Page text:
Li people

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Li (or Hlai)
黎族
Total population
1.3 million (estimated)
Regions with significant populations
Hainan and islands in the South China Sea
Languages
Hlai languages, Jiamao, Standard Chinese, Cantonese
Religion
Animism, Theravada Buddhism
Related ethnic groups
other Tai-Kadai peoples and populations from mainland southern China[1]
 
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"Sai people" redirects here. For the ancient Iranian-speaking tribe that inhabited northwest China, see Saka.
Li (or Hlai)
黎族
Total population
1.3 million (estimated)
Regions with significant populations
Hainan and islands in the South China Sea
Languages
Hlai languages, Jiamao, Standard Chinese, Cantonese
Religion
Animism, Theravada Buddhism
Related ethnic groups
other Tai-Kadai peoples and populations from mainland southern China[1]

The Li (; pinyin: Lí) or Hlai are a minority ethnic group, the vast majority of whom live off the southern coast of mainland China on Hainan Island,[2] where they are the largest minority ethnic group. Divided into the five branches of the Qi, Ha, Run, Sai and Meifu,[3] the Li have their own distinctive culture and customs.

Background[edit]

They refer to themselves as the Hlai people, but they are sometimes colloquially known as "Sai" or "Say", and during the Sui Dynasty they were known by the name Liliao. The Li form one of the 56 ethnic groups officially recognized by the People's Republic of China.

Origin and history[edit]

The Li are believed to be descendants of the ancient Yue tribes of China and Vietnam, who settled on the island thousands of years ago. DNA analysis carried out amongst the modern Li population indicate a close relationship with populations in mainland southern China and in particular Guangxi province.[1]

During the Japanese occupation of Hainan (1939–1945), the Li suffered heavily. They are held in high esteem by the Beijing government because they fought on the side of the CPC against Chinese Nationalist rule during the Chinese Civil War.[3] Hainan Li-Miao Autonomous Prefecture was created in 1952 (abolished in 1988).

Language[edit]

They speak their own Hlai language, a member of the Tai–Kadai language family,[4] but most can understand or speak Hainanese and Mandarin—and it is also common for Li people to learn and speak Cantonese because many Li in Hainan relocate to Cantonese-speaking areas in southern mainland China near Hainan such as Guangzhou and Hong Kong.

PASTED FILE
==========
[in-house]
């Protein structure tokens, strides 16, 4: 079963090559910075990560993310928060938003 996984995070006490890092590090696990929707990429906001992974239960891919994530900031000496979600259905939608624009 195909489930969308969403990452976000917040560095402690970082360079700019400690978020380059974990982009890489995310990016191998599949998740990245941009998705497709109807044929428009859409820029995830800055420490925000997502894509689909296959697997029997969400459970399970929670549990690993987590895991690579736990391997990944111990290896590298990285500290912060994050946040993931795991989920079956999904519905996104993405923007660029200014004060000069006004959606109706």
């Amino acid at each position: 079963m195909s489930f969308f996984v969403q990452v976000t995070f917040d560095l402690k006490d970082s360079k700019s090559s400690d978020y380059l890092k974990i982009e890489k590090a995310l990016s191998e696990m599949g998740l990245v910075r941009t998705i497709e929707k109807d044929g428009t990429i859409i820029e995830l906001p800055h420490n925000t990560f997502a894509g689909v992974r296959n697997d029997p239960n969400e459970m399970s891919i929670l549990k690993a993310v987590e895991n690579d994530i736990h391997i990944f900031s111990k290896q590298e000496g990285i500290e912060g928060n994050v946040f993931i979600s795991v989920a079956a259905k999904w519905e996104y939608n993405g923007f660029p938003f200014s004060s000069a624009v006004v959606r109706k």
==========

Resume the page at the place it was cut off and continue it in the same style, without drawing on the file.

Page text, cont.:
Culture[edit]

The Li play a traditional wind instrument called kǒuxiāo (口箫),[5] and another called lìlāluó (利拉罗).

External links[edit]

References[edit]

  1. ^ a b "Tracing the legacy of the early Hainan Islanders - a perspective from mitochondrial DNA". BMC Evolutionary Biology. 15 February 2011. Retrieved February 18, 2011. 
  2. ^ Original from Indiana University Viscount James Bryce Bryce (1904). Hans Ferdinand Helmolt, ed. The World's History: Oceania, Eastern Asia and the Indian Ocean. Volume 2 of The World's History: A Survey of Man's Record. LONDON: William Heinemann. p. 60. Retrieved Dec 20, 2011. "extended as far as the Han River, and the Man lived on the central and upper Yangtsze, chiefly on the right bank. But the number of the tribes that had not then been subdued must have been much greater; even at the present day, more than two thousand six hundred years later, tribes of original inhabitants in complete or partial independence are constantly found in the southern and western provinces of the empire. That such tribes as the Li (Limin or Limu, probably descendants of the Miaotsze to whom Kublai Khan [Shi Tsu] is said to have assigned a part of Formosa in 1292) should have held their ground in the interior of Formosa and Hainan is the less remarkable, in view of the fact that even at the present day whole tribes of original inhabitants have been able to maintain their independence in the provinces on the mainland, where the Chinese supremacy has endured for hundreds or thousands of years. The Miaotsze are divided into sung (savage) and shuh (domesticated) according to the amount of Chinese civilization which they have acquired, and live to the number of fully eighty different tribes in Kwangtung, Kwangsi, Hunan, Yunnan, and Kweichau. They are supposed to be relations of the Siamese and Burmese, and possibly the Hakkas belong to the same race; these foreigners are said to have immigrated into the two Kwangs apparently at the time of the Mongol dynasty of Kiangsu or Shantung, in 1205-1368. It was not until 1730 that the Miaotsze in Yunnan and Kweichau were subjected to the Chinese supremacy, whereas in Kwangsi independent tribes still maintain their existence. The Yao or Yau yin, also said to be members of the Miaotsze, lived in Kwangsi until the twelfth century and then migrated to the peninsula of Liauchau, where they still continue a half-independent existence; in 1832 they began a revolt which was only suppressed with difficulty. The other great group of original inhabitants which has maintained itself within the country is that of the Lolo in Szechwan and Yunnan, who are thought to be related to the Kakyes, Shans, and Burmese; they are also divided into tribes which have made a nominal submission to the Chinese and tribes which decline to allow the Chinese a passage through their mountains, whence they make raids upon the surrounding districts." 
  3. ^ a b "Chinese Nationalities (Li Minority)". Retrieved February 18, 2011. 
  4. ^ Norquest, Peter K. 2007. A Phonological Reconstruction of Proto-Hlai. Ph.D. dissertation, Department of Anthropology, University of Arizona.
  5. ^ [1]